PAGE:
Research School Network: Teaching the Tools to Study Making it easy for students to study by teaching them how


Teaching the Tools to Study

Making it easy for students to study by teaching them how

by Bradford Research School
on the

Mark Miller is Director of Bradford Research School

If you’ve ever taught a class with upcoming exams, you’ll have given the speech’. This is part Sir Alex Ferguson hairdryer, part We will fight them on the beaches’. It’s designed to inspire, to motivate, to ensure that students will study appropriately for what’s ahead.

But it doesn’t always work. Because even if the will is there, sometimes our students just don’t know how to study. And when students don’t know how to study, they won’t do it. Or they will choose inefficient methods. They may default to studying only those subjects that they know how to study in, or with easy entry points to study like watching videos or rereading notes.

Subject specific strategies

Consider your subject: What are the things that students have to study? What are the best ways for studying that material? Once you have the answer to those questions, you can teach them how to do it.

In the English classroom, one area of study focus is memorising quotations. We want students to learn them but also be able to use them well. Finding and understanding quotations isn’t the problem; it’s recalling them and using them in exams.

So we might help pupils design flashcards. We could spend time looking at what makes an appropriate cue for retrieval, and how these cues might need to be reduced over time.

Tools 1 Cues

Students seem to enjoy creating flashcards, but they don’t always use them. So they need methods to get the most out of them. We could teach the Leitner system and explain how it could help structure revision sessions. But we would also practise this in class.

We don’t want these quotations simply memorised – students need to use them. So we can teach some simple elaboration questions e.g. where does this occur in the text? How does this quotation link to a particular theme? Which other quotations compare and contrast? We can also teach ways to organise and link flashcards e.g. rank chronologically, place on a continuum etc.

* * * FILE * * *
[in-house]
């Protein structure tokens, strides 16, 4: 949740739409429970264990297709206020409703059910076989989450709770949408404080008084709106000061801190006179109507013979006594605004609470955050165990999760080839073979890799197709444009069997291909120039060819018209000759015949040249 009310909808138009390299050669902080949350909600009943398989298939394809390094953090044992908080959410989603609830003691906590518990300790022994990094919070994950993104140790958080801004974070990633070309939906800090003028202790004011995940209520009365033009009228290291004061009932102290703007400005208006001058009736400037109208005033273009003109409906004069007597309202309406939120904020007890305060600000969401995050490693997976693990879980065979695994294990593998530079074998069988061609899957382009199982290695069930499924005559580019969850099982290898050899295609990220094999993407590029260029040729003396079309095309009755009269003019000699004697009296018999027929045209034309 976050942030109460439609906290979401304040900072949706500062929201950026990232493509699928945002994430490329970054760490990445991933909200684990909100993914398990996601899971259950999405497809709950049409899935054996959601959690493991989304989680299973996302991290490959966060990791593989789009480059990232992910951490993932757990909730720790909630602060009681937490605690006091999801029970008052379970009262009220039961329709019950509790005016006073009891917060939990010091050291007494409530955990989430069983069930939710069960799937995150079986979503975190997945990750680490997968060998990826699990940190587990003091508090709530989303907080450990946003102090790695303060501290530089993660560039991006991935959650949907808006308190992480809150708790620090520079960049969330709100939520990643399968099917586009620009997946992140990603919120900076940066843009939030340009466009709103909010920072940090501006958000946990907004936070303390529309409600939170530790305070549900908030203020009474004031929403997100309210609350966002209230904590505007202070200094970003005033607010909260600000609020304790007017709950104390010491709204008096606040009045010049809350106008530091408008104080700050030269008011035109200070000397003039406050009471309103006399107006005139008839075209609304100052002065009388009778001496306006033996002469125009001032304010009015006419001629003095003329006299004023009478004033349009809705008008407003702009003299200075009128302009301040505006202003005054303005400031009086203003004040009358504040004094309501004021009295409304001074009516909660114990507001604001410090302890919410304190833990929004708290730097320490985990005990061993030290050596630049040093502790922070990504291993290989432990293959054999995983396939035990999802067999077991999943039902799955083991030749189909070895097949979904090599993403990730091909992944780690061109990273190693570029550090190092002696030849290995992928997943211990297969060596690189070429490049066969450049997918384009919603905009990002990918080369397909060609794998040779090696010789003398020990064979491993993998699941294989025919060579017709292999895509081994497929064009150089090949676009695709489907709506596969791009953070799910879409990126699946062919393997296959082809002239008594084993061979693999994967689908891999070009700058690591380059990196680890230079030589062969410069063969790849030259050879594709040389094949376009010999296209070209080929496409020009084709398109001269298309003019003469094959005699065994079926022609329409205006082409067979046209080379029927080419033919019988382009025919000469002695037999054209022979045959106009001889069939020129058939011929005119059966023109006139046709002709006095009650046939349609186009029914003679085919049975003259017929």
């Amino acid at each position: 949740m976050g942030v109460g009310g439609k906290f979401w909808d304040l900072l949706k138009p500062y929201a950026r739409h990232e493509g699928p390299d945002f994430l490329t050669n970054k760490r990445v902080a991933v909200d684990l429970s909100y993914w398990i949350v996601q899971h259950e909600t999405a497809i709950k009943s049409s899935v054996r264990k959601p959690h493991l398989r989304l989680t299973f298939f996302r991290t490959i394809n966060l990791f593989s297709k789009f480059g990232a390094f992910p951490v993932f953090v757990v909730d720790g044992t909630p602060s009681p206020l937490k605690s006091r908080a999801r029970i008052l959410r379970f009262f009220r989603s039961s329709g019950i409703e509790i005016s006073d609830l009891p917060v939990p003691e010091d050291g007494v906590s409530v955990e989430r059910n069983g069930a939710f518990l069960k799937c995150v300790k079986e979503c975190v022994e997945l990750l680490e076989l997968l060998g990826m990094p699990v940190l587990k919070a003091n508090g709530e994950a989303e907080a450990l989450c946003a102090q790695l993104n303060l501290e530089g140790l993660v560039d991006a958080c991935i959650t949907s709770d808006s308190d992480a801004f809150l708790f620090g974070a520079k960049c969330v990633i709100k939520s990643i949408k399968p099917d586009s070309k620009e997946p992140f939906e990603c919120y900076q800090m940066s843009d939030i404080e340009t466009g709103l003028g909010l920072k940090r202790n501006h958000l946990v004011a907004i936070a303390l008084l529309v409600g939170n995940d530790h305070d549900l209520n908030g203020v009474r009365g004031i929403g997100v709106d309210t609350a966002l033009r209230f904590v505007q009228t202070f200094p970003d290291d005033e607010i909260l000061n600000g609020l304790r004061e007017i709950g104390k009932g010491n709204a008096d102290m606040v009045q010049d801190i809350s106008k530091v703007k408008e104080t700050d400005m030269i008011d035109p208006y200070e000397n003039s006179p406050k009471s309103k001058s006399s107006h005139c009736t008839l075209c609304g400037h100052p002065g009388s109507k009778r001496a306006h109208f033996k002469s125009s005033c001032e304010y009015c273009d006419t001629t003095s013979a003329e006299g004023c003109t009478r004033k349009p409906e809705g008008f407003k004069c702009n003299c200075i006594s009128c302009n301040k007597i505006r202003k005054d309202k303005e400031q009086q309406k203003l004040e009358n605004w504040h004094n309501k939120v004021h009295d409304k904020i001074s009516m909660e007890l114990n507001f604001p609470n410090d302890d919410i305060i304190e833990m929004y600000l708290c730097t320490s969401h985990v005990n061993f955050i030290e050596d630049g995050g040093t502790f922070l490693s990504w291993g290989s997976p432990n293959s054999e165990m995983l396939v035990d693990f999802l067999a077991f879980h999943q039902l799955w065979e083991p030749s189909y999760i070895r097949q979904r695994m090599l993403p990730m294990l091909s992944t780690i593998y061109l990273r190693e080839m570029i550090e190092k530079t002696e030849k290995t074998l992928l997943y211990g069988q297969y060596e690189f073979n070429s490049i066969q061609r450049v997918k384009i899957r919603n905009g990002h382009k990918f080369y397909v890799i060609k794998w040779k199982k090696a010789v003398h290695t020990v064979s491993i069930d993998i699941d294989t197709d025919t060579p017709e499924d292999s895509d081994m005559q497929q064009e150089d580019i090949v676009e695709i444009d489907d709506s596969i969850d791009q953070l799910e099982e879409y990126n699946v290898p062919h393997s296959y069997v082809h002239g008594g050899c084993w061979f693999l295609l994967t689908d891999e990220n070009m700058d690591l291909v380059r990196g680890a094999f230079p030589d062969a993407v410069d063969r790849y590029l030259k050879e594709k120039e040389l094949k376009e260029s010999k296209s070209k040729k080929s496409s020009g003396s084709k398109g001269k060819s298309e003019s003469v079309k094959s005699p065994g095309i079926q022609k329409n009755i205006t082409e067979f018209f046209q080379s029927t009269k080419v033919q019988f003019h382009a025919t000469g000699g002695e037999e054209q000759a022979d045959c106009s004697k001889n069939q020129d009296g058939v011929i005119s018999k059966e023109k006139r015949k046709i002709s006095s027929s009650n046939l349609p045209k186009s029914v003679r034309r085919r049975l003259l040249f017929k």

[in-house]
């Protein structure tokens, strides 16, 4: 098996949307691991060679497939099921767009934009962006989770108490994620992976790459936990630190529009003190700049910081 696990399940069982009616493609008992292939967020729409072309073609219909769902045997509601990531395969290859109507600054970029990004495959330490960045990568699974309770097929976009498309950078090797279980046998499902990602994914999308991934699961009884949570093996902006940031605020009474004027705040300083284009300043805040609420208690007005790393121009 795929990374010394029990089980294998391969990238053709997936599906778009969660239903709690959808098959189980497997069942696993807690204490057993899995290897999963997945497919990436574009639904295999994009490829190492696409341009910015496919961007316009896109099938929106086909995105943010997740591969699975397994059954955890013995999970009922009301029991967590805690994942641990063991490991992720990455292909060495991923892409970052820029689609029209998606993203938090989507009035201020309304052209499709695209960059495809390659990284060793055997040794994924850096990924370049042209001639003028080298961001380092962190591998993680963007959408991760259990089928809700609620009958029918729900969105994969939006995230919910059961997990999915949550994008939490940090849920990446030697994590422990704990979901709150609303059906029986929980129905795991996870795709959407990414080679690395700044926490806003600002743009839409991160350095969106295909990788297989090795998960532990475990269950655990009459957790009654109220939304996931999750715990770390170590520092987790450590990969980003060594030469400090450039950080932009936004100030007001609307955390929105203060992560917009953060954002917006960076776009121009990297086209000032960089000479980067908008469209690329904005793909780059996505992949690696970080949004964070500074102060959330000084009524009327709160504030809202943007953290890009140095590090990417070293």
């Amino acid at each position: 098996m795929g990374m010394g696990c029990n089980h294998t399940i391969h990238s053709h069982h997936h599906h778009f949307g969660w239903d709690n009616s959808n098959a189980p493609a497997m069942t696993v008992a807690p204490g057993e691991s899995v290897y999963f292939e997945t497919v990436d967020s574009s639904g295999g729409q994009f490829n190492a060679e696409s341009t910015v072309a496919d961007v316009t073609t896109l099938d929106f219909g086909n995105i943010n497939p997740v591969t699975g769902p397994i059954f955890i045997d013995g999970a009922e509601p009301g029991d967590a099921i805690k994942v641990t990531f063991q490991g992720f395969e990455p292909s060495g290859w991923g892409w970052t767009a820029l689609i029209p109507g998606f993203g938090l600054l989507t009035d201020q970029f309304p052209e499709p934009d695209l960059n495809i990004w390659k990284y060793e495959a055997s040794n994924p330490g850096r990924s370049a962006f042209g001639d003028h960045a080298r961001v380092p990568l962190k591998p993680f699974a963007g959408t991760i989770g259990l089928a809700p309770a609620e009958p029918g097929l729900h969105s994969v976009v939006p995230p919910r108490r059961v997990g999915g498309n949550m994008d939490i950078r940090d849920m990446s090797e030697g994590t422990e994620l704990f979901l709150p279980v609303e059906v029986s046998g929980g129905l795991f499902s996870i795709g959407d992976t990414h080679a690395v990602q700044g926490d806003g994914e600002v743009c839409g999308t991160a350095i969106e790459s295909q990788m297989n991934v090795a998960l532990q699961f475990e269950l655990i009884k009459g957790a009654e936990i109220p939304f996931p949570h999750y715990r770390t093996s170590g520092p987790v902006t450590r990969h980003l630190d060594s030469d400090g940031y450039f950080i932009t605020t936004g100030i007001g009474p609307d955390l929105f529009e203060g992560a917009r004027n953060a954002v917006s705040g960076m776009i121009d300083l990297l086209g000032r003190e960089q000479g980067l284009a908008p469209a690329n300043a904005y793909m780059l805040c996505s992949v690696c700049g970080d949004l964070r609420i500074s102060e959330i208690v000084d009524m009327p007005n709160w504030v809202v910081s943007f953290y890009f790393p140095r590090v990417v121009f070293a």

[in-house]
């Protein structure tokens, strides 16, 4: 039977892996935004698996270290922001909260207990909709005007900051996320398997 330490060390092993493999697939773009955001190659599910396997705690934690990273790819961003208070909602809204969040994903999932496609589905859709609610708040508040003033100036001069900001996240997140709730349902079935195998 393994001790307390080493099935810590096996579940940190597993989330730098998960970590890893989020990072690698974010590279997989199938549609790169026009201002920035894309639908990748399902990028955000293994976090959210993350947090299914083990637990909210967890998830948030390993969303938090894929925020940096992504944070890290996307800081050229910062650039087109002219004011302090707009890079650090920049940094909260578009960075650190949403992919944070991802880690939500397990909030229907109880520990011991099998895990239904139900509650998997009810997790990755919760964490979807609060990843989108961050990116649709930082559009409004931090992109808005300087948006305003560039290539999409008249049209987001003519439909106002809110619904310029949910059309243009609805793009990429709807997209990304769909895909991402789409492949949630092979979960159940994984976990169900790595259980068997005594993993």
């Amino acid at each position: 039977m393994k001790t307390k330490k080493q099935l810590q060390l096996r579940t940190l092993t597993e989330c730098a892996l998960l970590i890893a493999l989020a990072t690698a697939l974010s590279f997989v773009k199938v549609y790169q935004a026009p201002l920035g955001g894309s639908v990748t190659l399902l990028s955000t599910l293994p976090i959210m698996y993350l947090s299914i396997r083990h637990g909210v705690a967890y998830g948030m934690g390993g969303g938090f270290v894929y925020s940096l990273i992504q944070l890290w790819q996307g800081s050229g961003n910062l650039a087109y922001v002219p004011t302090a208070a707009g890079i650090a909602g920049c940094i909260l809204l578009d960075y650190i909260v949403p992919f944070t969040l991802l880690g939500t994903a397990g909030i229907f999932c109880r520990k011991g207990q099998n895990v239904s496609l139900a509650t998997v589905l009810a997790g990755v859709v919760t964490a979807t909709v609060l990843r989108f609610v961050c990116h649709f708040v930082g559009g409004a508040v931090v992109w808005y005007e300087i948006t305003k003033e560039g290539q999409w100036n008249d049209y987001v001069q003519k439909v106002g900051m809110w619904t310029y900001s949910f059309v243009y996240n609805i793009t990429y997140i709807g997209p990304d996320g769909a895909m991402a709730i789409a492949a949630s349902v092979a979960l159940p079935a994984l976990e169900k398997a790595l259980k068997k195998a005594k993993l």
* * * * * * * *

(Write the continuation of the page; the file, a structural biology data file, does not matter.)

This isn’t a blog on English teaching, but I use these to illustrate that students need to know what good revision looks like in a particular subject.

Curriculum time is precious, but spending some time in class to teach some high-leverage approaches that will pay back exponentially in study sessions is essential. So if you want students to self-quiz using their Geography knowledge organisers, they can benefit from some guided practice in class. 

General approaches

Are there generic approaches that can be shared at a whole-school level? Certainly, as long as methods are adapted for subjects.

We love the Quiz It, Link It, Map It, Shrink It’ strategy shared by Kelly Tatlock at Beckfoot School here. It’s a good example of a consistent approach that can look slightly different in each subject. You therefore have the benefit of consistency, but flexibility to ask what these things look like in my subject.

QILIMISI’ is a technique that brings Knowledge Organisers to life. If we don’t think about how we do this, these are not useful tools at all – they’re just a waste of our photocopying budget. We have some further thoughts on how to make the most of Knowledge Organisers.

The EEF share this list from Zimmerman (1989) in the Metacognition and Self-regulated Learning guidance report of features of effective independent learners:

  • Setting goals
  • Using appropriate strategies to attain these goals
  • Monitoring their performance
  • Restructuring their physical and social context
  • Managing time efficiently
  • Self-evaluating
  • Attributing causation to results
  • Adapting future methods

We should ask which of these elements pupils are less likely to stumble upon’. And then teach them the tools.

For example, if we realised that there was a difficulty for students in monitoring their performance, we could teach them how to write and use a checklist, or we could develop our own version of these simple monitoring questions originally used for writing:

  • How well am I doing compared to my last attempt?
  • How well am I doing compared to my original plan?
  • How well am I doing compared to my general writing targets?
  • How well am I doing in relation to audience, form and purpose?
  • How well am I doing in relation to the marking scheme?

So next time you think that students won’t study. Ask whether they won’t or whether they can’t.

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